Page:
To Make Products With Social Impact, Mulago Foundation Asks These 4 Questions

November 25, 2019 Jeff Link

Addressing the basic needs of the poorest people in the world is a daunting mission, but San Francisco–based Mulago Foundation has developed a simple algorithm that makes it significantly easier.

The philanthropic venture fund, led by managing director Kevin Starr, provides grants and low-interest loans to organizations that demonstrate an ability to transform impoverished communities. Think of it as a Shark Tank for socially minded entrepreneurs and nonprofits.

Mulago has funded several successful food and energy ventures in recent years, including the Rwandan social benefit firm Inyenyeri. By leasing clean, efficient Mimi Moto cookstoves to Rwandan customers at no cost and selling compressed-wood fuel pellets to families at roughly $14 per month, Inyenyeri reduces household air pollution by about 90% for a range of deadly contaminants, while also slashing carbon-dioxide emissions up to eight tons per household per year.

mulago foundation inyenyeri mimi moto
The Mimi Moto stove reduces household air pollution by 90%. Courtesy of Inyenyeri.

Here, Starr reveals four questions product developers interested in social impact should ask themselves to ensure their products are relevant to their customers, will entice investment, and ultimately lead to lasting change.

1. Is the Product Needed?

This question may seem obvious, but as Starr points out in a 2010 PopTech talk, technology products billed as “world saving” often ignore the social and economic realities of the poorest people. Though clean cookstoves can be expensive, they fill an urgent need. Whether living in a thatched-roofed hut or in an urban apartment, exposure to air pollution from charcoal-burning cookstoves and wood fires puts people at risk for chronic illnesses and acute health problems, including emphysema, lung cancer, bronchitis, and cardiovascular disease.

“Household air pollution kills more people in Rwanda than tuberculosis, malaria, and AIDS combined,” says Tom Price, director of strategic initiatives at Inyenyeri. “Being in a room with an open fire is like being in a room with someone smoking several hundred cigarettes per day.”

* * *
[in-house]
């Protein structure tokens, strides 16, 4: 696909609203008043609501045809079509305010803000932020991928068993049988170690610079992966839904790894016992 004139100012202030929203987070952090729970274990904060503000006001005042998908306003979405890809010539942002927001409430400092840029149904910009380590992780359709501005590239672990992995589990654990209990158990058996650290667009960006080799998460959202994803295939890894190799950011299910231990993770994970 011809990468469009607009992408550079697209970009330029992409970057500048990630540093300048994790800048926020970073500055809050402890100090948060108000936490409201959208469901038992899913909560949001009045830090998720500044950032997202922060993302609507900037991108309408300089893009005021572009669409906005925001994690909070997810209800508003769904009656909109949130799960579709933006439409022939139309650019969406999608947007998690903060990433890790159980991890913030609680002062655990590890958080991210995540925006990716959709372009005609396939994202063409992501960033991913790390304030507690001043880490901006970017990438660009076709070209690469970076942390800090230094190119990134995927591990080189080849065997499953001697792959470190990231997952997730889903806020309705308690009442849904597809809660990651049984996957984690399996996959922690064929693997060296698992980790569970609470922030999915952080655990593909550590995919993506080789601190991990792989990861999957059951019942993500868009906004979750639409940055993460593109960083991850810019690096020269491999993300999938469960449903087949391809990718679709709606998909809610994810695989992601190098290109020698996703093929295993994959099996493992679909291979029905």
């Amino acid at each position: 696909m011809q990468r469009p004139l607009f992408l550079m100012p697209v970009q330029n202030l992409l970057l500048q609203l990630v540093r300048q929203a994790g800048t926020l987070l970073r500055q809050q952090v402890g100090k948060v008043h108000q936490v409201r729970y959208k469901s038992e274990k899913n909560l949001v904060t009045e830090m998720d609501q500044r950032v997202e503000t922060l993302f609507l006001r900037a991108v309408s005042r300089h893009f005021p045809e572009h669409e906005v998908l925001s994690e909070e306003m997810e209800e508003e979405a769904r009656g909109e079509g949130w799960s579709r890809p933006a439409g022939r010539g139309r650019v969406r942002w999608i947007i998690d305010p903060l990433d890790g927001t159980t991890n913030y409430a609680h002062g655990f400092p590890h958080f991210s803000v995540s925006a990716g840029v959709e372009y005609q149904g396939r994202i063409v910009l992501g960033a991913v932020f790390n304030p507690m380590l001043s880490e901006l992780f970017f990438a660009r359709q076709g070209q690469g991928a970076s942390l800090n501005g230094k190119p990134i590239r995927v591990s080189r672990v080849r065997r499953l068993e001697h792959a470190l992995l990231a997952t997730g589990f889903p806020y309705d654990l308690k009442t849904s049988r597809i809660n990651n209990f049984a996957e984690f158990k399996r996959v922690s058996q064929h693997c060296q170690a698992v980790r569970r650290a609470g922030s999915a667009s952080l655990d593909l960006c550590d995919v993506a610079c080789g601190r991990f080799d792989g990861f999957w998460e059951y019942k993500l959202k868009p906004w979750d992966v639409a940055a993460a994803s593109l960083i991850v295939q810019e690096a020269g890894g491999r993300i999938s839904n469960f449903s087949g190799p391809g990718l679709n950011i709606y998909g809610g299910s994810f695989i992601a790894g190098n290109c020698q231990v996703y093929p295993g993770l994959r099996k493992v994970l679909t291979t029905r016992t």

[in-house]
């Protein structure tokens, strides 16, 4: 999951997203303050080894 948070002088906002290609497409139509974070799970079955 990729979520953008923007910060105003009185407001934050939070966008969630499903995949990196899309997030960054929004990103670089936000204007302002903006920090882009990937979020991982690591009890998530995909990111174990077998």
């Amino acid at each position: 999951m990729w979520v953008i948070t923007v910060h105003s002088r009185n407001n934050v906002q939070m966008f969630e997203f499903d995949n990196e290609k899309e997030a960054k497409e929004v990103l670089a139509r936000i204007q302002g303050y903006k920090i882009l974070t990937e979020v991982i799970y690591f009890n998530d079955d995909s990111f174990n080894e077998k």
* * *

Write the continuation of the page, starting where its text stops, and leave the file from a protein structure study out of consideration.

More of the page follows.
2. Does the Product Work?

Until recently, Starr says, most cookstoves marketed as “clean” did not burn cleanly enough to prevent users from breathing dangerous levels of unhealthy air. (Inyenyeri says that for cookstoves to meet this need, they must reduce air pollution by around 90%.) Natural-gas ranges were too expensive for most Rwandan families to afford. “People don’t want to spend more than 12 to 20 dollars for a stove, and a good stove—the kind that reduces indoor air pollution by 80 to 90%—costs upward of 50 dollars,” Starr says.

The cookstove used by Inyenyeri appears to be more than clean enough. An April 2019 study by North Carolina State University researchers published in the journal Environmental Science Technology found that the Inyenyeri system reduces fine particulate matter (PM 2.5) emissions—tiny solids that can be hazardous to the respiratory tract and lungs—by 97% compared to wood fires and 89% compared to charcoal cookstoves.

mulago foundation inyenyeri close-up of the Mimi Moto stove
A close-up of the Mimi Moto stove. Courtesy of Inyenyeri.

And Starr says the Mimi Moto stove, a small cylindrical chamber that converts biomass feedstock (for example, small eucalyptus trees and branches, elephant grass, sawdust) to gas, has other advantages. It’s easy to move, it can be easily calibrated to a desired temperature, and a built-in fan provides ventilation. If customers want to achieve a low simmer for a soup, they can do that intuitively and with ease.